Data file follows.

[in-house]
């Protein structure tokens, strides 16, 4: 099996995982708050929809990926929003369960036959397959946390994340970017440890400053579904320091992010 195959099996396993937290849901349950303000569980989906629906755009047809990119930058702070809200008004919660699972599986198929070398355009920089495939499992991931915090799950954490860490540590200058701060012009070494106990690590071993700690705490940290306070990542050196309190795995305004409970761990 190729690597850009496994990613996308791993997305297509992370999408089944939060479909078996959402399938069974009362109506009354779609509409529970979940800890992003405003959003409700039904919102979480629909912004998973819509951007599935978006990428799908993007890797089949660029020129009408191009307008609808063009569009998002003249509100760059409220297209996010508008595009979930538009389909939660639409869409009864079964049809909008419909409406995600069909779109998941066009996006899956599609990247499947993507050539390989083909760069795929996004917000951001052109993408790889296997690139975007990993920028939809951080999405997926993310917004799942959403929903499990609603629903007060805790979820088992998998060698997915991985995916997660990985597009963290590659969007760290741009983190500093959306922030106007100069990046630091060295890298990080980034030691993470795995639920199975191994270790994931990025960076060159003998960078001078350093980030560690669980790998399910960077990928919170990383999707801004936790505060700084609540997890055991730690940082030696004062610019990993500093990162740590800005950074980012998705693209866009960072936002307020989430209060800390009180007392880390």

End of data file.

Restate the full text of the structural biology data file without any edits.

[in-house]
């Protein structure tokens, strides 16, 4: 099996995982708050929809990926929003369960036959397959946390994340970017440890400053579904320091992010 195959099996396993937290849901349950303000569980989906629906755009047809990119930058702070809200008004919660699972599986198929070398355009920089495939499992991931915090799950954490860490540590200058701060012009070494106990690590071993700690705490940290306070990542050196309190795995305004409970761990 190729690597850009496994990613996308791993997305297509992370999408089944939060479909078996959402399938069974009362109506009354779609509409529970979940800890992003405003959003409700039904919102979480629909912004998973819509951007599935978006990428799908993007890797089949660029020129009408191009307008609808063009569009998002003249509100760059409220297209996010508008595009979930538009389909939660639409869409009864079964049809909008419909409406995600069909779109998941066009996006899956599609990247499947993507050539390989083909760069795929996004917000951001052109993408790889296997690139975007990993920028939809951080999405997926993310917004799942959403929903499990609603629903007060805790979820088992998998060698997915991985995916997660990985597009963290590659969007760290741009983190500093959306922030106007100069990046630091060295890298990080980034030691993470795995639920199975191994270790994931990025960076060159003998960078001078350093980030560690669980790998399910960077990928919170990383999707801004936790505060700084609540997890055991730690940082030696004062610019990993500093990162740590800005950074980012998705693209866009960072936002307020989430209060800390009180007392880390």